Friday, 9 September 2011


Saturday 1 October. Lambeth Archives Annual Open Day. Always an interesting day. Full details go to

Saturday 1 October: International conference against cuts and privatisation. London. Full details on:

Saturday 1 October: 10am-6pm and Sunday 2 October: 10am-5pm. Black History Live Seminars and Workshops. Wembley Stadium. Admission - Tickets £6 (under 14's have FREE admission when accompanied by a full paying adult). Includes: visit the Arctic with Dwayne Fields, Caribbean and African Language links with Dr Morgan Dalphinis Linguist, Reflections with Victor Richards, readings by for Haitian child slave Jean-Robert Cadet (‘My Stone of Hope’) and former Black Panther Robert King (‘A Cry from the Bottom of the Heap’), advice from Gangsline on how communities can help in the battle against gang crime, the Black Police Association talking about policing in a modern, diverse Britain, and the challenges and opportunities it represents, plus music, a play and talks about Mary Seacole, and The BBC4 documentary Tales from the Front Room followed by discussion with Dr Michael McMillan, editor of the book that inspired the film. There also be a showing of the film African Superheroes, Caribbean Family History Group on how to trace your family history, Black Cultural Archives exploring its Ansel Wong collection. Plus lots more; health and beauty, diabities management, the history of black hair, hair care, media training, AND becoming a DJ. Full details on

Tuesday 4 October. 7-9pm. Start of ten week Socialist Theatre course run by the WEA. Working Class Movement Library, Salford. Brecht, Augusto Boal, 7:84, Unity Theatre, Dario Fo, Agitprop and other important aspects of the Socialist Theatre tradition. Further information from tutor Tom Mclennan, or 0771 684 8894.

Wednesday 5 October. 2-4pm. Localism Bill and big society; what does it mean for Newcastle? Central Square, Newcastle. What will the new rights and powers being introduced by the Localism Bill mean for voluntary and community groups in Newcastle? This NCVS event will be an opportunity for you to have your say and to listen to views from national charity Urban Forum and Newcastle City Council. To find out more visit Comment: such events need to be held all over the country. For further details of Urban Forum activities see:

8 October. 11am. Labour/Co-operative Conference on Co-operative Councils. Exeter Labour Party Hall, 26b Clifton Hill, Exeter. Keynote speaker Steve Reed, Leader of Lambeth Council, telling us about how Lambeth became a Co-operative Council. Workshops will look at different aspects of what this can mean for services, e.g. housing, community services, social services, etc., followed by feedback and the organisers hope to have responses from South West Labour Groups. Conference is sponsored by Devon Labour Party and the South West Co-operative Party Council. More details on :
Comment: My West Country readers should be aware that Steve Reed will give arosy picture of the initiative. Many Lambeth activists have yet to see any real substance. My historical review of mutual and co-operative action in Lambeth is available as a PDF on request at

Wednesday 12 October. 6.15 for 6.30pm. What was Beatrice Webb Thinking and Why Should We Still Care? The Old Theatre, Old Building, LSE, Houghton Street, London WC2. Organised by Smith Institute, Webb Memorial Trust, LSE and New Statesman. Launch of the Institute’s new report ‘Beatrice Webb: Her Quest for a Fairer Society' by Michael Ward (Research Fellow, The Smith Institute). Michael is a friend and acquaintance of many of my readers. Tackling poverty and inequality is at the heart of progressive politics. But what can history tell us about the struggle for a fairer society, and where does the work of Beatrice Webb, the founder of LSE and advocate of the welfare state, fit in? What lessons can we draw from Beatrice’s landmark Minority Report in 1909 on destitution and the Poor Law? After a century of anti-poverty policies have we achieved all that the Webbs had hoped for and what more could have been done to improve people’s livelihoods and life chances? The event will debate these and related concerns about poverty in the UK. Following an opening talk by Michael there will be a panel discussion and question and answer session. Panelists include Stephen Timms MP (Shadow Employment Minister), David Piachaud (Professor of Social Administration, Centre for Analysis of Social Exclusion, LSE), and Jonathan Derbyshire (Culture Editor, New Statesman). To confirm you would like to attend please email:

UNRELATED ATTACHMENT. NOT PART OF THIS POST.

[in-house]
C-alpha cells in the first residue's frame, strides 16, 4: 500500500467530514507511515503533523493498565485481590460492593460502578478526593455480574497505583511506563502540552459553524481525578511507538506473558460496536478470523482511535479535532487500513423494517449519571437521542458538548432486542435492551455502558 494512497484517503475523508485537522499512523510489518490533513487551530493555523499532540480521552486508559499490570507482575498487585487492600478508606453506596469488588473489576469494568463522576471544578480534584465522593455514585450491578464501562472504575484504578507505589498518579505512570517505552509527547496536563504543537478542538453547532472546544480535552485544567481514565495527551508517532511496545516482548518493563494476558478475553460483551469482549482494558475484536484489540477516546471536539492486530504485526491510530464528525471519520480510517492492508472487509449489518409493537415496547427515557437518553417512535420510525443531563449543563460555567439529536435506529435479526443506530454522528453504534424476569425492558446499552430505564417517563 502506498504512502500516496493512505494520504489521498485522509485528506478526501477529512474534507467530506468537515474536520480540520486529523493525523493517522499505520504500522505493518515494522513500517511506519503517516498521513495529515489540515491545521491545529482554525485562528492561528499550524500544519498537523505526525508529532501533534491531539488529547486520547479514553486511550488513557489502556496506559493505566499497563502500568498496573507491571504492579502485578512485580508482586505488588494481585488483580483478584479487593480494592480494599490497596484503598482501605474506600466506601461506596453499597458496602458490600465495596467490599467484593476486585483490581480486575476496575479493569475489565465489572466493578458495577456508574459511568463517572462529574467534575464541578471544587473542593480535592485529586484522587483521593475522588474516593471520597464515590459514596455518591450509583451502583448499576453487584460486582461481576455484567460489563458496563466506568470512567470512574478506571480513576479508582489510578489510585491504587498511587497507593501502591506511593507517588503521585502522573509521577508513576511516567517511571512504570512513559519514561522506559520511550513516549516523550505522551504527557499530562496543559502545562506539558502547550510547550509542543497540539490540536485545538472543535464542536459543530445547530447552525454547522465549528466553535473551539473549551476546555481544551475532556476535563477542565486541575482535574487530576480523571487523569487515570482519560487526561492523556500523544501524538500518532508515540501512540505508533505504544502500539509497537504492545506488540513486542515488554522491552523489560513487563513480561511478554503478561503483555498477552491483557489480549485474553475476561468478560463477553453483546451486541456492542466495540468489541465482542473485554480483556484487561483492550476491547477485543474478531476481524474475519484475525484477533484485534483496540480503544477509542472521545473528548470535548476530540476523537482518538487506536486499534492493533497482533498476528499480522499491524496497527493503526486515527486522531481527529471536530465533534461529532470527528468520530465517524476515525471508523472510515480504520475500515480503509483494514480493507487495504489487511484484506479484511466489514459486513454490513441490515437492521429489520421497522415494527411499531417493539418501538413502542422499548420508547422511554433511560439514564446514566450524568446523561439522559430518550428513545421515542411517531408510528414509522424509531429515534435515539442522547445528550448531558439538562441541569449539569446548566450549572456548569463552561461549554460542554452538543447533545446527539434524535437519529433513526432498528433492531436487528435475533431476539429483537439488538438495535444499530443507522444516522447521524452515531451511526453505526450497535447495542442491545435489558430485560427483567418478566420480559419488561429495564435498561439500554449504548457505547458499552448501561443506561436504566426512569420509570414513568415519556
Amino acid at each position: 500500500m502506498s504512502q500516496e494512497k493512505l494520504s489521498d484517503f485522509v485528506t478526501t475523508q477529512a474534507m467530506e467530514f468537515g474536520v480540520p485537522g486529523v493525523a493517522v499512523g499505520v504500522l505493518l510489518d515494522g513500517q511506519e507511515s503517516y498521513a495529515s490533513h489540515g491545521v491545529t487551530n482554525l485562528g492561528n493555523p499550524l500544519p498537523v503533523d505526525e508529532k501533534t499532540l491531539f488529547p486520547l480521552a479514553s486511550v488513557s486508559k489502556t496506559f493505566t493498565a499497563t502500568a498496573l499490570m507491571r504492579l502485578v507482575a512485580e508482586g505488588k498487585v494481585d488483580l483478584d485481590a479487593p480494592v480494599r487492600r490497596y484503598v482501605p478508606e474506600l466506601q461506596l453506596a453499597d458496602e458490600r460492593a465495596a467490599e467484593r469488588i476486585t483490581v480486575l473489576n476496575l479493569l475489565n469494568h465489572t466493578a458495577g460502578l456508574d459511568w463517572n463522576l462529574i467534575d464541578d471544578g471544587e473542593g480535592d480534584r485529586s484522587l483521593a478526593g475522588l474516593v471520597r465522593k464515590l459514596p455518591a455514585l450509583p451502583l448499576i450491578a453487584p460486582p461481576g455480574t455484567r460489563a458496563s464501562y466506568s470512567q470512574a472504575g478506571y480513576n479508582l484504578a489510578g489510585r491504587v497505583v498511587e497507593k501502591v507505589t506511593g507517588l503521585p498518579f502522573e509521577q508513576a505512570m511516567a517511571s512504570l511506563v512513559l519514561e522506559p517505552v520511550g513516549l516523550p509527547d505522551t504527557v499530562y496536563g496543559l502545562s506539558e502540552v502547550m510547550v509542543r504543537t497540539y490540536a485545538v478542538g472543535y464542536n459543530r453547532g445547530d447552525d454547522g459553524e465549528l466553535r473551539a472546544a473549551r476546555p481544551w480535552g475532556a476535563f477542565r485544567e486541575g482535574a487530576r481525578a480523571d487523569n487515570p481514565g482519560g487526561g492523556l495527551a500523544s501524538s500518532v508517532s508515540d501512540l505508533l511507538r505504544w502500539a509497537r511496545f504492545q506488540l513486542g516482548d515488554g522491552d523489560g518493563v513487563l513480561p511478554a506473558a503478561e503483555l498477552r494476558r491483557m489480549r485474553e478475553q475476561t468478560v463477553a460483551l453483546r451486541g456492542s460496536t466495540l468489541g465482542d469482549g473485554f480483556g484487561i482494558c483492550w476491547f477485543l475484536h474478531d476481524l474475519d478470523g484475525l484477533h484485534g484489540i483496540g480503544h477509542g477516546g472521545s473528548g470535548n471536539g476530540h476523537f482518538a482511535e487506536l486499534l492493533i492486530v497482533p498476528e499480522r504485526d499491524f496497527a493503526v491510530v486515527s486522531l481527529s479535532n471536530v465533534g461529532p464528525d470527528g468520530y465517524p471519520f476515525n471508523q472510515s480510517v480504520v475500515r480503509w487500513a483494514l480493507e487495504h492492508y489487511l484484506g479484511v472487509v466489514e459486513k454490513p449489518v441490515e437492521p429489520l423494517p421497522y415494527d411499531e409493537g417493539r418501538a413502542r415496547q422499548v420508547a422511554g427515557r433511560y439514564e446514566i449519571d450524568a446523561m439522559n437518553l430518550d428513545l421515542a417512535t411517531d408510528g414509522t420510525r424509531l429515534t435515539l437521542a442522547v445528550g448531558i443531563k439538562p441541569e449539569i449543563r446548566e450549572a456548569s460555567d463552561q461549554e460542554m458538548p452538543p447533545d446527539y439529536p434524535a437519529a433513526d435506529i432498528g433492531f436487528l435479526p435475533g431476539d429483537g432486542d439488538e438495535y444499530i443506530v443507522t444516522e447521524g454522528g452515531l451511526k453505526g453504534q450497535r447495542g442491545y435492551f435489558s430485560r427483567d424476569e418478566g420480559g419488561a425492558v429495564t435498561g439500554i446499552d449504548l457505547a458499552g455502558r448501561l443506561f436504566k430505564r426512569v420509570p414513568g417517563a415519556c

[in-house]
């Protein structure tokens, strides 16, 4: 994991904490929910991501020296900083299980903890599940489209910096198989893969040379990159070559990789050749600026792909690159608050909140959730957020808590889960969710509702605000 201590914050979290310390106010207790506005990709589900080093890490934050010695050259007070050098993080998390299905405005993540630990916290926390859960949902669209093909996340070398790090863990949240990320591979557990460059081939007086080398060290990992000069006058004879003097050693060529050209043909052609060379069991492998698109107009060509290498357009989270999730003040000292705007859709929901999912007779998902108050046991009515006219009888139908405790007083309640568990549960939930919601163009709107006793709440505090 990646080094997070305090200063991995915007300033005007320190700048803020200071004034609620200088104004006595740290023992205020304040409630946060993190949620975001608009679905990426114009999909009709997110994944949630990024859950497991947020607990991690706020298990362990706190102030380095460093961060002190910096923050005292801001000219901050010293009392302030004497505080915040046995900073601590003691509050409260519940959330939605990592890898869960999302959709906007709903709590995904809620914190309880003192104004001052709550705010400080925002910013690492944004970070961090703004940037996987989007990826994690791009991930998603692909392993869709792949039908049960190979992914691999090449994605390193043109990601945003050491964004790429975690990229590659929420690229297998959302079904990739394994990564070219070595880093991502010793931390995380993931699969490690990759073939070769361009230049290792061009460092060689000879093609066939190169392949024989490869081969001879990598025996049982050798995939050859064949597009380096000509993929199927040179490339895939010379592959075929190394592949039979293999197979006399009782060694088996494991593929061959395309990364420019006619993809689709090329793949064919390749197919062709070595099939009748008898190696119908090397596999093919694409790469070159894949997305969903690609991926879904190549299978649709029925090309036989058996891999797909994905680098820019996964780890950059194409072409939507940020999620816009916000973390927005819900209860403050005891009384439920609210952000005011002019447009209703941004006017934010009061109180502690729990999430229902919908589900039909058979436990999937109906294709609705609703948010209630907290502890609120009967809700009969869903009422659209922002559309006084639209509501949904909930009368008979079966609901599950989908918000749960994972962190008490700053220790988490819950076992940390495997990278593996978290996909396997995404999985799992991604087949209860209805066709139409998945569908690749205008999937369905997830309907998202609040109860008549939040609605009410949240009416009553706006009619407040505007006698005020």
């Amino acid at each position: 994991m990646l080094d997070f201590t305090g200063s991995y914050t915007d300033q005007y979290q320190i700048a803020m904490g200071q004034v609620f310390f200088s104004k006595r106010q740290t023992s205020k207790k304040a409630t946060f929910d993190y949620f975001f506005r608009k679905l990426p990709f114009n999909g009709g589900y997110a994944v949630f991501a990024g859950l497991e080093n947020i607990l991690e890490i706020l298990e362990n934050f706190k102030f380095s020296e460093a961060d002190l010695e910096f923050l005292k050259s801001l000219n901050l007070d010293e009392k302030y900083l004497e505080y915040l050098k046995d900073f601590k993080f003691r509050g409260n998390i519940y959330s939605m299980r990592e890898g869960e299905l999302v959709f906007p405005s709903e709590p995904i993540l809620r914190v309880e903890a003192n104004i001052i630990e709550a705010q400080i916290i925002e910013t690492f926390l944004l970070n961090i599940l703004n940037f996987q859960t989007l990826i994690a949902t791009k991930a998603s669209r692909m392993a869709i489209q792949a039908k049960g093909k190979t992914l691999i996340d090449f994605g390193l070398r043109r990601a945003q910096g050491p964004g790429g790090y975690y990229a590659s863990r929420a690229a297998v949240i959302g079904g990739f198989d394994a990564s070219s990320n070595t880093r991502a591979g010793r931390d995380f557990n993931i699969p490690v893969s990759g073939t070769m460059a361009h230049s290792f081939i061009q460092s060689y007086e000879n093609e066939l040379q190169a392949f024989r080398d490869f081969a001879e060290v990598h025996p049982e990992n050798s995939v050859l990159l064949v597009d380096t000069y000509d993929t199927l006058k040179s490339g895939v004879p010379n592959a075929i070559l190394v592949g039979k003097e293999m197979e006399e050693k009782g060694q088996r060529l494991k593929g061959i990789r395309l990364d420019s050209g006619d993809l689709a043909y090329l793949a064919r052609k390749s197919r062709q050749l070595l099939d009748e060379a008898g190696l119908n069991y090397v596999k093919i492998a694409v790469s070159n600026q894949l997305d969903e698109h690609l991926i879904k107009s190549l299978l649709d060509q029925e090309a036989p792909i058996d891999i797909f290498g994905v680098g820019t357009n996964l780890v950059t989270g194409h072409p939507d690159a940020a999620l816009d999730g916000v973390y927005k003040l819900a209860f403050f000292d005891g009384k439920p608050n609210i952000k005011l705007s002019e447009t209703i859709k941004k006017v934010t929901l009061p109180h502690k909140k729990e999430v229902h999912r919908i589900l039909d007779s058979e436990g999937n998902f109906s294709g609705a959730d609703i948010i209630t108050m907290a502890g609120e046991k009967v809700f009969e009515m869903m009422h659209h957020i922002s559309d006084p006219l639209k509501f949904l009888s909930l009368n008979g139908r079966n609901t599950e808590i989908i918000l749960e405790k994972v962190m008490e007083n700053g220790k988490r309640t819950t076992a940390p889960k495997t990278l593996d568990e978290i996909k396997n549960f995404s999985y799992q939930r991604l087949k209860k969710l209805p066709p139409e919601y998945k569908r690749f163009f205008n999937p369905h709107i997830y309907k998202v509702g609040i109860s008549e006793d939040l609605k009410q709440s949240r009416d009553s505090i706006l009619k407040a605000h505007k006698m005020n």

Friday 14 – Sunday 16 October. History of Youth and Community Conference. Speakers include Gillian Darley, author of Villages of Vision, on historical attempts to develop planned community; and Nigel Todd on the first 100 years of the Workers’ Education Association. To mark the 100th Centenary of the National Association of Girls’ Clubs (now UK Youth) there will be a symposium on the history of youth work with girls and young women. Plus workshops covering an enormous range of topics linked to the history of youth work, adult education and community work. I am discussing leading a Workshop with the organisers. For further details contact Tracey Hodgson See also:

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